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Words ending er, ir, ar, or, ur, our

Discussion in 'Primary' started by mashabell, Jun 10, 2011.

  1. In English there is a huge difference between stressed syllables which are pronounced clearly, and of which most words have jus one, and unstressed ones, or schwa, which occur mainly in endings and nobody pronounces clearly,
    ie usher, cellular, advisor.
    'Nadir, demur, voeyer, velour' all have stupid spellings as well, but the endings are stressed and can be clearly heard: nadeer, demer, voiyer, veloor'.
    As last syllable stress like that is fairly rare in English, it would be really good to double the final consonants in those words, even with the foreign spellings:
    nadirr, demurr, voeyerr, velourr, ocurr, referr...
    Consonant doubling would serve a useful function there, unlike those in
    'afford, accommodation, occur, apply....' which are totally pointless.
     
  2. So you don't think all those words should end in -er like the OP? The new rules are not as obvious as I was expecting.
     
  3. So you agree the final syllables, when spoken, do not sound identical?
     
  4. When unstressed, the endings -er, -or, -our, -ar, -re,
    all have a fudged, vague, barely audible pronuncition and sound similar enough to get by perfectly well with just the -er spelling (after, acter, oder, anguler, center).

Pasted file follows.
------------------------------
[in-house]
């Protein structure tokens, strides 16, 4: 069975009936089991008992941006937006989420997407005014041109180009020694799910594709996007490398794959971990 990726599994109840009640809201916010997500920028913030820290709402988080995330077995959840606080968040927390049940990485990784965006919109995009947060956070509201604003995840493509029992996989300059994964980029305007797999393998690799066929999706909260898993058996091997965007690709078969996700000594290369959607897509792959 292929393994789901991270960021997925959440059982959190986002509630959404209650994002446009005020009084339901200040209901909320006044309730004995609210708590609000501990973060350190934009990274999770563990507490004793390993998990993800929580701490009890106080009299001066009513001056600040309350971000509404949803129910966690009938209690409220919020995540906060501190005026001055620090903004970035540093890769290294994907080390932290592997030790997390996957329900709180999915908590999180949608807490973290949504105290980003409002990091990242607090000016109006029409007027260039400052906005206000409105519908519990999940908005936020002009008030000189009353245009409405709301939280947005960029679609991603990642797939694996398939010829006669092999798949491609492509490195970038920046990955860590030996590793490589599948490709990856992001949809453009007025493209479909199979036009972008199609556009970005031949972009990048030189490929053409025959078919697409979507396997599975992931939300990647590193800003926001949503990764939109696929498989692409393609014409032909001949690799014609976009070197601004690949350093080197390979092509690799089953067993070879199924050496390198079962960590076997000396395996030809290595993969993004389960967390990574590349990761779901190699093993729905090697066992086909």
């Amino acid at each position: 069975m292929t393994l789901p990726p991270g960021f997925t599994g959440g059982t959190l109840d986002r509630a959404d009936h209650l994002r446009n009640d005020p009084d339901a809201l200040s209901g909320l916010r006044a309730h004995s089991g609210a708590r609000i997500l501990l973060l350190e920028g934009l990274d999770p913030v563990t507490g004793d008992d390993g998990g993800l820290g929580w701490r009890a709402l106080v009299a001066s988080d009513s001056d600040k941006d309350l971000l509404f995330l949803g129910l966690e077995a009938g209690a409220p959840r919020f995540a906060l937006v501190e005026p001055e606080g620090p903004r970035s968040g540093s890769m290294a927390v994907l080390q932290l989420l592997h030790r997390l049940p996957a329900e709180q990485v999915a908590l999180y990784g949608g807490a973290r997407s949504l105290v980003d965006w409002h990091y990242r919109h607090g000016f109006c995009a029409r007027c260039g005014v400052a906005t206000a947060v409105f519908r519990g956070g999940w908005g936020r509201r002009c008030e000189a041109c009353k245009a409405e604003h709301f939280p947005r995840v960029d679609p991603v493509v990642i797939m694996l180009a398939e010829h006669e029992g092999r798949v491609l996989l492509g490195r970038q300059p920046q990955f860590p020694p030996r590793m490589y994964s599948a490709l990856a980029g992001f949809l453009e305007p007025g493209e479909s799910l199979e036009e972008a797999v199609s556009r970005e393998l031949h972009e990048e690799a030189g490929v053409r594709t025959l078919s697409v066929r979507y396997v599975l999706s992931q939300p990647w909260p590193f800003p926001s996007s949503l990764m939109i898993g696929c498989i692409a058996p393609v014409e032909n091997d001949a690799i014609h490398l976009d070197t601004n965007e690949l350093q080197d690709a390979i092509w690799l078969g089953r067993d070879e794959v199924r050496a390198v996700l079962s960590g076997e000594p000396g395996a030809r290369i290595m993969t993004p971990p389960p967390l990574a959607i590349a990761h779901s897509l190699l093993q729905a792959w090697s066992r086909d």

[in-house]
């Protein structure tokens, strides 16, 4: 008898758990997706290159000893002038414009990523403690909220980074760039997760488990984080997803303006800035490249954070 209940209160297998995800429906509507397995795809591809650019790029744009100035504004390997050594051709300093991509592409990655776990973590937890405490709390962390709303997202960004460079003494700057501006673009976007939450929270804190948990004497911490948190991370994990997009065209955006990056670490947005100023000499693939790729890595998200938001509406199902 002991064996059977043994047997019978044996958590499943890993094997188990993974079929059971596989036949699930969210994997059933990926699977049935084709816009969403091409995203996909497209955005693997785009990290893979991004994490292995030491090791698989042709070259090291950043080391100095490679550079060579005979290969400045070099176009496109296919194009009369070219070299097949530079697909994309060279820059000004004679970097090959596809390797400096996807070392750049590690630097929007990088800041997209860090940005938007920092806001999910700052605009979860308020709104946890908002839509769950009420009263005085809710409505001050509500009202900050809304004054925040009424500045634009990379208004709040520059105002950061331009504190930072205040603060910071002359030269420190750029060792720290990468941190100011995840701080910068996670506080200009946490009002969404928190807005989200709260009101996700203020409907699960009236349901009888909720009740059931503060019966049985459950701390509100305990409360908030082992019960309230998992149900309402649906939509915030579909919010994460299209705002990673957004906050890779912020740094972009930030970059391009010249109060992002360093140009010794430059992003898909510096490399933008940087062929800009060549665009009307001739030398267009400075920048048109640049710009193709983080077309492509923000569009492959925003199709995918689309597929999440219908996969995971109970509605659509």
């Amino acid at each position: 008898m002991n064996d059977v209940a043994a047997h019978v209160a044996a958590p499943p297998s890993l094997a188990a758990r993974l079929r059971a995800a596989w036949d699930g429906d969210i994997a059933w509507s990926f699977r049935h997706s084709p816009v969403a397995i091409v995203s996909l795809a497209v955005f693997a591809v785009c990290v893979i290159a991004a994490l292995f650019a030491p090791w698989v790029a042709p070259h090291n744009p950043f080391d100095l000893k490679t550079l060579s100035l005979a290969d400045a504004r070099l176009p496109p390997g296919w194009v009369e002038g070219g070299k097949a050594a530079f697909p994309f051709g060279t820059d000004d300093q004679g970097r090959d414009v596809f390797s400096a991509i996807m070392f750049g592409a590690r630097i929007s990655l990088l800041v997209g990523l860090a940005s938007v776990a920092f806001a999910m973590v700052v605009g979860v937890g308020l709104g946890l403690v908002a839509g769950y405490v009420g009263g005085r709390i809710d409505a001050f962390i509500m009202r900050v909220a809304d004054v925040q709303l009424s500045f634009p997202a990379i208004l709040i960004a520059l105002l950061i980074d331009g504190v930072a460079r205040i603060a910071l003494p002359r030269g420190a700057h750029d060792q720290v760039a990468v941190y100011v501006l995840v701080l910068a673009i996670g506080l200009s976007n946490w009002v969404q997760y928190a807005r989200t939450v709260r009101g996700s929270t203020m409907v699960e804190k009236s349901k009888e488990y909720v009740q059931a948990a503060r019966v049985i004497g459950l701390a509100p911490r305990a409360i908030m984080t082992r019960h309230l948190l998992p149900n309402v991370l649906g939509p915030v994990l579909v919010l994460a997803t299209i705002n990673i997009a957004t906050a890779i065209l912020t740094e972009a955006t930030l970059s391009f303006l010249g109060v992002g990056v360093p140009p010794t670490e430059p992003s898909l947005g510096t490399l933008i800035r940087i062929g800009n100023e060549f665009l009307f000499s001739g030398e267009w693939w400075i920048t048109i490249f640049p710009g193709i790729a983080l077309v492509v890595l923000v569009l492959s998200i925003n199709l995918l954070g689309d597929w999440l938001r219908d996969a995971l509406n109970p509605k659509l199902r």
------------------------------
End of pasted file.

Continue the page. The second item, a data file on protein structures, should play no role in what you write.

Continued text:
But we all exaggerate their pronunciation when trying to learn to spell them (using posh pronunciation as someone called it) and so many people end up thinking that they are somehow really different. In normal speech they all sound the same. So why not spell them same and save a lot of pointless time-wasting?
    The different spellings for a final, unstressed /-er/ sound are nothing but a totally useless memorisation hassle.
     
  5. cinnamonsquare

    cinnamonsquare Occasional commenter

    If you genuinely are Valerie Yule, I would have hoped for a little more thought and intelligence put into a post. Why have you completely disregarded pronunciation of these endings?
     
  6. Msz

    Msz Established commenter

    Where I live we say ush er, sell yoo lar. and ad vies or not a schwa to be heard
     
  7. It is quite wrong to say that these words all soudns the same. Some of
    them are fairly similar (which is not the same as "the same")and some
    most definitely do not.

    There are apparently quite a few users jumping onto this simplified spelling hobby horse.
     
  8. It's quire worrying really. The whole notion is rubbish. It has no academic basis and is all based on a vanity published book written by someone wit English as a second language and an obsession.
     
  9. Why not leave velour and voyeur in their original French spelling, it shows the origins of the words and the original pronunciation better than imposing a made-up, rigid, dry and boring set of rules. Such a system would take away the richness and diversity of our language, derived from so many sources, and turn it into a shallow, robotic, mechanical one. Language is creative, artistic, always evolving. It is not designed or regulated by someone in a government office, thank God.
     

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